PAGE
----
Judge tosses suit from opponents of Willets Point deal

Court rules city's parkland lease for $3B mega-mall project did not violate state law

TRD New York /
Aug.August 20, 2014 03:40 PM

UPDATED, 4:42 p.m., Aug. 20: A New York state Supreme Court judge rejected a lawsuit this week from opponents of the Willets Point mega-mall redevelopment who claimed that it violated state law.

A group including State Senator Tony Avella and City Club of New York argued that the city broke the law when it planned to lease parkland to developers Related Companies and Fred Wilpon’s Sterling Equities. The plaintiffs allege that the  Uniform Land Use Review Procedure was not properly executed. Lawyer John Low-Beer represented those who filed suit. 

Judge Manuel Mendez found that there was no violation of the public trust and no need for injunctive relief.

“It has been established that ULURP [Uniform Land Use Review Procedure] does not apply to the development plans and review of the business terms for the disposition of the parkland formerly used for Shea Stadium,” Mendez wrote in his decision. These powers have devolved to [Mayor Bill de Blasio] who has approved the development plan.”

A spokesperson for Related and Sterling – also known as the Queens Development Group – Said The Court decision marks another victory for the project.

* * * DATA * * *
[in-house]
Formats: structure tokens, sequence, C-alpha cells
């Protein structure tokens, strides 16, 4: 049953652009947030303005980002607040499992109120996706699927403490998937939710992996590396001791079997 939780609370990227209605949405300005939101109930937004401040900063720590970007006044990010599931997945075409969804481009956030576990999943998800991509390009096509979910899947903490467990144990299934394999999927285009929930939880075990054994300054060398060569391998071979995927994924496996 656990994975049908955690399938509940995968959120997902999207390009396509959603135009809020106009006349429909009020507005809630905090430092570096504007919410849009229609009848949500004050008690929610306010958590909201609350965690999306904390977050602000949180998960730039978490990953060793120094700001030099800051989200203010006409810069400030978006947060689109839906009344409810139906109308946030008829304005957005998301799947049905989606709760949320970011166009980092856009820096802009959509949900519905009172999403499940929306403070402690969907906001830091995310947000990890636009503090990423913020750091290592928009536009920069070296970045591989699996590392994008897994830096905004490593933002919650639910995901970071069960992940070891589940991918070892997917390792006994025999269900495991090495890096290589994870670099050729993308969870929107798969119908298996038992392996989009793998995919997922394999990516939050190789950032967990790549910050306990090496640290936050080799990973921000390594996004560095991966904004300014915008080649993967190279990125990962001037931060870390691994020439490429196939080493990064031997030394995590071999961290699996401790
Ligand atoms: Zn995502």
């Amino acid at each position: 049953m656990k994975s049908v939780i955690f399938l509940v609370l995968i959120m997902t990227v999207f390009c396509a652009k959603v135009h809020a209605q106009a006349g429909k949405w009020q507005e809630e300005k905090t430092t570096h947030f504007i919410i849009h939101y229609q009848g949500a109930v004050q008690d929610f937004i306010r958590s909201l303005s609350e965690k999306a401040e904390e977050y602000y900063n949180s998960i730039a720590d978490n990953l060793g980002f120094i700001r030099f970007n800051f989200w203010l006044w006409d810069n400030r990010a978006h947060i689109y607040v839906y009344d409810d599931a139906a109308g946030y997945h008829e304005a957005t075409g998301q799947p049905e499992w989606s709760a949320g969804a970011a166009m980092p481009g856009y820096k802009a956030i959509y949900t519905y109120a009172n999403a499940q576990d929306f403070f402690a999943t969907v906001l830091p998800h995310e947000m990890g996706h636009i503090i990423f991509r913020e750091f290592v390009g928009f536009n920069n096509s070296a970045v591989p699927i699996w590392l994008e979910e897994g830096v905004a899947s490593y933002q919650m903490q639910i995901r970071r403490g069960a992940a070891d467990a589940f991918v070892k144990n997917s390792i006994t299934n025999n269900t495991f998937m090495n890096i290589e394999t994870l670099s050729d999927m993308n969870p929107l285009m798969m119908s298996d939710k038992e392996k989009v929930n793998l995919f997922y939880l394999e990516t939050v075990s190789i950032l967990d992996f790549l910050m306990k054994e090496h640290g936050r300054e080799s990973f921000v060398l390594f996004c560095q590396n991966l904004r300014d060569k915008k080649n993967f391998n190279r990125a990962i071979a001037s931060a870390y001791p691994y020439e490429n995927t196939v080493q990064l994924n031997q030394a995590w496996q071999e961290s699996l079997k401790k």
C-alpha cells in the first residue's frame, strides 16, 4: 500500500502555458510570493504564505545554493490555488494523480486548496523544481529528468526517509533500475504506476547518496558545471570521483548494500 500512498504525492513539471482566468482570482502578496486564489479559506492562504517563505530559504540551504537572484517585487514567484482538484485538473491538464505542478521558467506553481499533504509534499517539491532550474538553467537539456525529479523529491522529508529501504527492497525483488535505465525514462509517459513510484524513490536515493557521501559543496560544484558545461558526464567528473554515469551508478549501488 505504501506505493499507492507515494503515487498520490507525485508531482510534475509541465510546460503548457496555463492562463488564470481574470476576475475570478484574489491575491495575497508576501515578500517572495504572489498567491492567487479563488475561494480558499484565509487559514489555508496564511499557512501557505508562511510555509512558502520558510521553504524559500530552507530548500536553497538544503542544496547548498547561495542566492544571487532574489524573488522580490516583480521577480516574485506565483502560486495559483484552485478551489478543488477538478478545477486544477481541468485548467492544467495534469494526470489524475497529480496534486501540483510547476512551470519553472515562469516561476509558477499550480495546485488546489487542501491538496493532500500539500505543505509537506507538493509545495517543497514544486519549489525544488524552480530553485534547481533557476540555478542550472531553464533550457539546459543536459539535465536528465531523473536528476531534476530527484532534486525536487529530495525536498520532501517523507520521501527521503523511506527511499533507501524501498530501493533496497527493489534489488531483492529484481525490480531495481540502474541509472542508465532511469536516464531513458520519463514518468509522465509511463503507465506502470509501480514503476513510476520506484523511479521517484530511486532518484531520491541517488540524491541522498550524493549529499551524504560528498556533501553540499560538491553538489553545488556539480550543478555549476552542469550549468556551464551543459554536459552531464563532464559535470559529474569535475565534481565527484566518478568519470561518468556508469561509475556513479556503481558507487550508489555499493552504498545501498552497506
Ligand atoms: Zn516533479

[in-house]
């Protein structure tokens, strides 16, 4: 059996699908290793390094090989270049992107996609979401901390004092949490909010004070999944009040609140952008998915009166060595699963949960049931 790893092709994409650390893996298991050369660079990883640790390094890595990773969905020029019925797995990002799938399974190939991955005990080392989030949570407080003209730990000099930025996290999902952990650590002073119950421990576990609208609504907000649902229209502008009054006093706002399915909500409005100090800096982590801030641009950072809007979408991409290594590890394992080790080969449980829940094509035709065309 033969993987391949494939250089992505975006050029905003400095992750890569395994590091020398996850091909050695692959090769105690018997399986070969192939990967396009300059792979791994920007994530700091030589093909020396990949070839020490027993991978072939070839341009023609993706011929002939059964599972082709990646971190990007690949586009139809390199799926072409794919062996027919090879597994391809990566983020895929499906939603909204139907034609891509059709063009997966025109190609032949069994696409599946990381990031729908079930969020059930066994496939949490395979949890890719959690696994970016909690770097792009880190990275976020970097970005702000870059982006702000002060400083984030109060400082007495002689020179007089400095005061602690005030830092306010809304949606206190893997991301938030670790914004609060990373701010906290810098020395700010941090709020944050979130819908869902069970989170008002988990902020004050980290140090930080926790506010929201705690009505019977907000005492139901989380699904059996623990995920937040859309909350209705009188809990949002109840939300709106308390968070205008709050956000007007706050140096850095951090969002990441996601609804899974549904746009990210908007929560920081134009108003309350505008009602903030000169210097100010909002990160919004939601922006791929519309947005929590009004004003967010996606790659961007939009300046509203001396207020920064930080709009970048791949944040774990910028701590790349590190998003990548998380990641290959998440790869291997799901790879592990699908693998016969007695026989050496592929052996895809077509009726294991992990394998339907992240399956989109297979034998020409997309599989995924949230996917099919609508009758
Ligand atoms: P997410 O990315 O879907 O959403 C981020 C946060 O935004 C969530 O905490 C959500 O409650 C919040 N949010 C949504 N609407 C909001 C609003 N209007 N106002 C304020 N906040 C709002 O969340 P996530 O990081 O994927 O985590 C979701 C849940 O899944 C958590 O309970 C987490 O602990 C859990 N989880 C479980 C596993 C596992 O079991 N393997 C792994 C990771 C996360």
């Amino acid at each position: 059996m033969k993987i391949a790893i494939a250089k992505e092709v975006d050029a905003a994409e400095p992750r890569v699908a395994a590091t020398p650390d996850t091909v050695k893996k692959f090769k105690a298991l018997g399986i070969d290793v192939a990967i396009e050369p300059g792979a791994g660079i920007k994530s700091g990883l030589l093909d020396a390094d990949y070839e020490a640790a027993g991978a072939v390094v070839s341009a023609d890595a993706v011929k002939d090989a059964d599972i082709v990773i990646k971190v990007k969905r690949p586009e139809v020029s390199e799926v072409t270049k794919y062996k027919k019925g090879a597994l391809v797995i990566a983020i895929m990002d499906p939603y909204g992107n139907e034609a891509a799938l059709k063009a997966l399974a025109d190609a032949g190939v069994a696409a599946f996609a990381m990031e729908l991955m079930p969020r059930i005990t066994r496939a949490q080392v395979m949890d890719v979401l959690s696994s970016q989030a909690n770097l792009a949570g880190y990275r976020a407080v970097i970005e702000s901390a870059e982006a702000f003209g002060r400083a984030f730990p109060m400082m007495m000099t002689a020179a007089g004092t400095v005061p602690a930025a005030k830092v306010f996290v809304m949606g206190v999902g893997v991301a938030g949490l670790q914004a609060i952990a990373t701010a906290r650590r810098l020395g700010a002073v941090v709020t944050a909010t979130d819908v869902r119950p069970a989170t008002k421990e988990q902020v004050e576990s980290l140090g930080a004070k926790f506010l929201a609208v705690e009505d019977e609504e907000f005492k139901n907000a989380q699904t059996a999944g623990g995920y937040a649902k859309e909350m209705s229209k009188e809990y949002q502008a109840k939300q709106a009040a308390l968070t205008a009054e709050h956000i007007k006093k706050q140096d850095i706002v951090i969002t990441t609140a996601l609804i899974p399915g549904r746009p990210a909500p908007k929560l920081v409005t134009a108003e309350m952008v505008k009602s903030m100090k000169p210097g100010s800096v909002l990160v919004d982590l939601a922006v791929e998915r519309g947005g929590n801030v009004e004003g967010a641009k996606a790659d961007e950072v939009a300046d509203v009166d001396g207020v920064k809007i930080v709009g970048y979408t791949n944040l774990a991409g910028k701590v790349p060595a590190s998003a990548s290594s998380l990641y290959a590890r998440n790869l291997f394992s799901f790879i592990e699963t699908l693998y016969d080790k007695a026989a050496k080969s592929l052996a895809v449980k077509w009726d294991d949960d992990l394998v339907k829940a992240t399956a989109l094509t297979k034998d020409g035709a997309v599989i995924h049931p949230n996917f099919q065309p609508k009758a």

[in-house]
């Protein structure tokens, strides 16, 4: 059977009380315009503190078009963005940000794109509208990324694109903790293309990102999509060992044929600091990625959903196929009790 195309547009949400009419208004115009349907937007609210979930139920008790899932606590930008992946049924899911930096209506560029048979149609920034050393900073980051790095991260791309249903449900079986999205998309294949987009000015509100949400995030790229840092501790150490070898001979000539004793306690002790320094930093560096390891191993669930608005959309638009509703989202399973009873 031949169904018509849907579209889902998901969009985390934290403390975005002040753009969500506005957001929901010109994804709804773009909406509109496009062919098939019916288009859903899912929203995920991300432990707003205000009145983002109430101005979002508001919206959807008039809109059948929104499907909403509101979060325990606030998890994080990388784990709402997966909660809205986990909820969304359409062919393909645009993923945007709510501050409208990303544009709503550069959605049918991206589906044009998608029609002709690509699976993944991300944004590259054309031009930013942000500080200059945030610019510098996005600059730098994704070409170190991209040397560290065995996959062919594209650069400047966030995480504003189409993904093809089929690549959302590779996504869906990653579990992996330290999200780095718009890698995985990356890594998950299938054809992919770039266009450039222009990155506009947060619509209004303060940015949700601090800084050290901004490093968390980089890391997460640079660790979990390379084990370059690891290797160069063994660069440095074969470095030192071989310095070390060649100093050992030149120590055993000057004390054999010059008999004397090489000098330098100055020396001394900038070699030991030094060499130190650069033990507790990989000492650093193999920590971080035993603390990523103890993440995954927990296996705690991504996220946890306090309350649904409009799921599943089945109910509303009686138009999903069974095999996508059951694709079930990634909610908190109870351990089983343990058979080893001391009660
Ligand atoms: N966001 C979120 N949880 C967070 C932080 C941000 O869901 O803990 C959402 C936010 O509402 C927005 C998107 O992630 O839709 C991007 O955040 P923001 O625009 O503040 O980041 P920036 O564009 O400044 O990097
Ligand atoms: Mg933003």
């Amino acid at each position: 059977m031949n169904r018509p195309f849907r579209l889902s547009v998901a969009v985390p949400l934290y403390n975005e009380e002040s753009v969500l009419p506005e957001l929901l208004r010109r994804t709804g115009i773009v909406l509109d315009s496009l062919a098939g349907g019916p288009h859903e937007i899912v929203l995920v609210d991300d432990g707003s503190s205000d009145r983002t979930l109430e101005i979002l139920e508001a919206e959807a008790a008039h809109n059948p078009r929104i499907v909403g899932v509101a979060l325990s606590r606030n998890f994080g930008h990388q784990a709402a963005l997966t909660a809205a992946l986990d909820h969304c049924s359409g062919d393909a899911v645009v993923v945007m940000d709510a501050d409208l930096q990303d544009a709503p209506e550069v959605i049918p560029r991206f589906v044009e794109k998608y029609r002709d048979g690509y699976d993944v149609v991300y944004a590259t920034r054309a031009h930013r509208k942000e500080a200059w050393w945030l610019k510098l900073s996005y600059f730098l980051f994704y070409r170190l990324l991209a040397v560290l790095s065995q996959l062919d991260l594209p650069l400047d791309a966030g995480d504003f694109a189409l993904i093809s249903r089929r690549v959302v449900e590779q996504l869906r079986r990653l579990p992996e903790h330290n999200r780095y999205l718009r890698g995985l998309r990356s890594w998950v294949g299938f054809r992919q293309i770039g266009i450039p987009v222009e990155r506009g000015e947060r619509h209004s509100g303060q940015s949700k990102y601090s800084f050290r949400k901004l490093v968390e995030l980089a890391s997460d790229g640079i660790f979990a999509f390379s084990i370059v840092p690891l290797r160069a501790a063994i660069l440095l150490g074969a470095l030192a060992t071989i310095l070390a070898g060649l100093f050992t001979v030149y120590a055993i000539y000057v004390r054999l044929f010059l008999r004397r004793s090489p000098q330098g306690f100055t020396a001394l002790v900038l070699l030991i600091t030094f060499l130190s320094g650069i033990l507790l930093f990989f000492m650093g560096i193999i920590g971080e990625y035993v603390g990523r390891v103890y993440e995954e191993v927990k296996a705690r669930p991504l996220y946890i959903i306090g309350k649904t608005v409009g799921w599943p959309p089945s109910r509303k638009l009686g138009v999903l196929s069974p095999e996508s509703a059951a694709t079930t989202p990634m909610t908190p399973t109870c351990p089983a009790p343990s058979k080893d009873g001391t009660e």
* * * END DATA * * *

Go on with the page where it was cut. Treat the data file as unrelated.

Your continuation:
“The ruling is unequivocal in saying that the project is consistent with state law and rejecting every argument to the contrary,” the developers said in a joint statement. “More important, the decision reinforces the support that the City Council and a wide array of community stakeholders have given to this project.”

The plaintiffs that filed the suit could not be immediately reached for comment. The group plans to appeal the decision, according to the blog A Walk in the Park.

The $3 billion plan includes residential space and a mega mall and is set to displace hundreds of car repair shops located in the area. The developers plans to overhaul the 23-acre site it bought from the city for $1 in 2013. Two acres have already been transferred to the developers. The City Council approved the project in October, as previously reported.

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